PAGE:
Kobe City Hospital Organization Kobe City Medical Center General Hospital

Kōbe-shi, Japan

Kobe City Hospital Organization Kobe City Medical Center General Hospital

Kōbe-shi, Japan
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Shimomura Y.,Kobe City Hospital Organization Kobe City Medical Center General Hospital | Mitsui H.,Otemae Hospital | Yamashita Y.,Otemae Hospital | Kamae T.,Otemae Hospital | And 8 more authors.
Cancer Science | Year: 2016

We present an acute promyelocytic leukemia (APL) patient with two subtypes of IRF2BP2–RARA, in which the IRF2BP2 gene showed completely new breakpoints. Bone marrow examination revealed morphologic features indicative of APL. However, promyelocytic leukemia–RARA fusion was not detected. A paired-end mRNA sequencing followed by RT-PCR and direct sequencing revealed two types of fusion transcripts between exon 1B of IRF2BP2 and exon 3 of RARA. The patient received all-trans retinoic acid and conventional chemotherapy, but showed resistance. This is the second report of IRF2BP2 involvement in APL, and we describe various breakpoints for the IRF2BP2–RARA fusion gene. © 2016 The Authors. Cancer Science published by John Wiley & Sons Australia, Ltd on behalf of Japanese Cancer Association.


PubMed | Kobe City Hospital Organization Kobe City Medical Center General Hospital, Hiroshima University, Otemae Hospital, Osaka University and Kumamoto University
Type: Case Reports | Journal: Cancer science | Year: 2016

We present an acute promyelocytic leukemia (APL) patient with two subtypes of IRF2BP2-RARA, in which the IRF2BP2 gene showed completely new breakpoints. Bone marrow examination revealed morphologic features indicative of APL. However, promyelocytic leukemia-RARA fusion was not detected. A paired-end mRNA sequencing followed by RT-PCR and direct sequencing revealed two types of fusion transcripts between exon 1B of IRF2BP2 and exon 3 of RARA. The patient received all-trans retinoic acid and conventional chemotherapy, but showed resistance. This is the second report of IRF2BP2 involvement in APL, and we describe various breakpoints for the IRF2BP2-RARA fusion gene.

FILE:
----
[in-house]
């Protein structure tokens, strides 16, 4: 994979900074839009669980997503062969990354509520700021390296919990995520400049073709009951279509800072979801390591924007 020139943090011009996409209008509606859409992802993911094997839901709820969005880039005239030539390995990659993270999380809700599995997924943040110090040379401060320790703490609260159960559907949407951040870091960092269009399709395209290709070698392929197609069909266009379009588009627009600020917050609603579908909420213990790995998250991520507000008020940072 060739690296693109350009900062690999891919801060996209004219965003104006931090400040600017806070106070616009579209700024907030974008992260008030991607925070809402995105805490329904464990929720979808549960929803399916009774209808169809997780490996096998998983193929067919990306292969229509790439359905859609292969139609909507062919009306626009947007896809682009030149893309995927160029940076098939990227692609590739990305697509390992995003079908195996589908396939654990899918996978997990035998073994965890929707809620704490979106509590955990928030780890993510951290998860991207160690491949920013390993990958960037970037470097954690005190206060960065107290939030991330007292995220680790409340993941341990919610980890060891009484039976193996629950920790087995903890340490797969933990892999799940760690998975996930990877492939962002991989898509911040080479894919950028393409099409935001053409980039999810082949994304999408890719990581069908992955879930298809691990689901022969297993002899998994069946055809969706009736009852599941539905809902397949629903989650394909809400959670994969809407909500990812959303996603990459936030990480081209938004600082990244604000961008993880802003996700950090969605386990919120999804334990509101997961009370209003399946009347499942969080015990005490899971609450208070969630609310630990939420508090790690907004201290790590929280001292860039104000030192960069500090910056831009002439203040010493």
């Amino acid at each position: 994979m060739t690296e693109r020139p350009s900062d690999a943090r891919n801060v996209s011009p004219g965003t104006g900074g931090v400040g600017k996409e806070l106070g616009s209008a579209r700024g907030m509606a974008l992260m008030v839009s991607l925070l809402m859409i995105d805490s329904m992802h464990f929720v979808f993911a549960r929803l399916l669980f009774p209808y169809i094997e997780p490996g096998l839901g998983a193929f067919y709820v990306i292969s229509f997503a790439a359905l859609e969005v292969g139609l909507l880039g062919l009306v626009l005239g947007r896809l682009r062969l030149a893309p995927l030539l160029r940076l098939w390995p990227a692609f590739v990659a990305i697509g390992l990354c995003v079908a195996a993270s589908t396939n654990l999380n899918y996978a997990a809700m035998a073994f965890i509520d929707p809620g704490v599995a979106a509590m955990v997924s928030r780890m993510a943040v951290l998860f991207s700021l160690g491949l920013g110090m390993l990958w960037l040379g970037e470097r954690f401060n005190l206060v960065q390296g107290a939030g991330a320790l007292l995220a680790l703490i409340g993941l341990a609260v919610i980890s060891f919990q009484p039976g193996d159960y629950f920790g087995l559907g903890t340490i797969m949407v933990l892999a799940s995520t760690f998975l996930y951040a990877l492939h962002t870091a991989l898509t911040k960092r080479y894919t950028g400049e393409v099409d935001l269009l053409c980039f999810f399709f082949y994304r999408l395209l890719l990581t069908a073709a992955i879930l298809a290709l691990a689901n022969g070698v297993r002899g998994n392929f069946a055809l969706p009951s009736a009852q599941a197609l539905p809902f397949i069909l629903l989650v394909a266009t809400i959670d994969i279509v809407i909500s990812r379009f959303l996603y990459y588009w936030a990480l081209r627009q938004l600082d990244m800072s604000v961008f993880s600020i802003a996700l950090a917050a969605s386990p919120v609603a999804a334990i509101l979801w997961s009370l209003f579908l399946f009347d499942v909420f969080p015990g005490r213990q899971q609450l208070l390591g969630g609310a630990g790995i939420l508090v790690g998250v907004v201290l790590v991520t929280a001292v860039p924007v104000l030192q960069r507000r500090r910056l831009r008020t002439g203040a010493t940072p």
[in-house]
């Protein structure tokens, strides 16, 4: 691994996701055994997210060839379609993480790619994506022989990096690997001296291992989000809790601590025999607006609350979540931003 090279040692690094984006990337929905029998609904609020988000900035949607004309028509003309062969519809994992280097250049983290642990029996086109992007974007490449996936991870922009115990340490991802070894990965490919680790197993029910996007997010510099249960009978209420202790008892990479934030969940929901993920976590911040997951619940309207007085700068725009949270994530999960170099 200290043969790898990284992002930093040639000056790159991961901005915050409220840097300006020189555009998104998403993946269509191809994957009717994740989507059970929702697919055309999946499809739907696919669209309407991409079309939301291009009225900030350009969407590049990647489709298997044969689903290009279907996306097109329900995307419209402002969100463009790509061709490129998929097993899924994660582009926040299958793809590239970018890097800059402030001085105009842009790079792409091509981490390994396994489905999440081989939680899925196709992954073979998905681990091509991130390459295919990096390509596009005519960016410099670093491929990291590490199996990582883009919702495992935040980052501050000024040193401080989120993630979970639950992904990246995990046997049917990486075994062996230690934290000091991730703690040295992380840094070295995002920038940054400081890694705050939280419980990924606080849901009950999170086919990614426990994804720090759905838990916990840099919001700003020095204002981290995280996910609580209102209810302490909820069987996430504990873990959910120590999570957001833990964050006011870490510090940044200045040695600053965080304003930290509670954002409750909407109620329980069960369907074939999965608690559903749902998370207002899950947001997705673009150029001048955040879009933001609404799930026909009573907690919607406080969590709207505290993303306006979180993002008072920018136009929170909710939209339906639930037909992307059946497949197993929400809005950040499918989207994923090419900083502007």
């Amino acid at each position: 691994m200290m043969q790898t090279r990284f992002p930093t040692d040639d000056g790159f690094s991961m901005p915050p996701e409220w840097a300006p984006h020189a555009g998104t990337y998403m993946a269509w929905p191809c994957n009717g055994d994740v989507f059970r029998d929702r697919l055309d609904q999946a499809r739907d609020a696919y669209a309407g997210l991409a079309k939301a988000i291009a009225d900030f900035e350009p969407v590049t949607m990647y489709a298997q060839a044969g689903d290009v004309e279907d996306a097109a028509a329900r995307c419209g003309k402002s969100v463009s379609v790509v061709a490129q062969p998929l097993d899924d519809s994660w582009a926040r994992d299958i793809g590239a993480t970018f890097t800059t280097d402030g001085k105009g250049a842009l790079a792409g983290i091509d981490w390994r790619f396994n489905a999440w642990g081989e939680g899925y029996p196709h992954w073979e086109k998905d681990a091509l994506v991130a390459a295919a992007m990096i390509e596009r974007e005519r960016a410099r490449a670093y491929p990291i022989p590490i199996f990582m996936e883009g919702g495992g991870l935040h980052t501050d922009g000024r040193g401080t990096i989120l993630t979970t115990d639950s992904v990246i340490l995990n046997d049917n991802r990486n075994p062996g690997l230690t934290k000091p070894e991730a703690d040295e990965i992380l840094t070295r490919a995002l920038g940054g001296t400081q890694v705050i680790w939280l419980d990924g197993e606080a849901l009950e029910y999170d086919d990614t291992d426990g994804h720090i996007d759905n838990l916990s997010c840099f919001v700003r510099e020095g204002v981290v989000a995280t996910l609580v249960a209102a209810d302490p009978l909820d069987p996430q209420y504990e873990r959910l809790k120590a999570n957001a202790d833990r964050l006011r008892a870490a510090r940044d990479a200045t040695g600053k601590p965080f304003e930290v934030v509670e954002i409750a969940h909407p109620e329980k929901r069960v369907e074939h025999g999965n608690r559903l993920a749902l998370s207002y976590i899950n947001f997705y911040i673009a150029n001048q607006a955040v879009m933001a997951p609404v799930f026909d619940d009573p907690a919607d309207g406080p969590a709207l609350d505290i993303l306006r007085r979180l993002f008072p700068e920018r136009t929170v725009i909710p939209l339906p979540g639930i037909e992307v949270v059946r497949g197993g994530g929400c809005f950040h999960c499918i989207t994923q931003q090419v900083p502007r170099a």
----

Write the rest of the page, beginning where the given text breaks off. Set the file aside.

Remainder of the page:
PubMed | Kobe City Hospital Organization Kobe City Medical Center General Hospital
Type: | Journal: International journal of hematology | Year: 2016

Abnormal platelet-derived growth factor receptor (PDGFR)-mediated signaling may cause hematologic neoplasm. The PDGFR beta (PDGFRB) gene, located at chromosome band 5q31-33, forms a fusion gene as a result of chromosome translocation. Although patients with PDGFRB rearrangement mostly present with myeloproliferative neoplasm and eosinophilia, acute myeloid leukemia (AML) and acute lymphoblastic leukemia (ALL) have also been reported in this population. Treatment with imatinib mesylate alone has been shown to have excellent long-term efficacy against myeloproliferative neoplasms; however, its long-term effects on ALL and AML have not been elucidated. A 75-year-old man was diagnosed with acute myeloid leukemia having the PDGFRB and cGMP-dependent protein kinase 2 fusion gene with additional genetic abnormalities. Continuous therapy with single-agent imatinib mesylate resulted in cytogenetic remission and decreased molecular burden for 9months; however, the leukemia subsequently recurred, and the patient died 1year after initiation of treatment. This case report supports the importance of cytogenetic analysis during patient screening.

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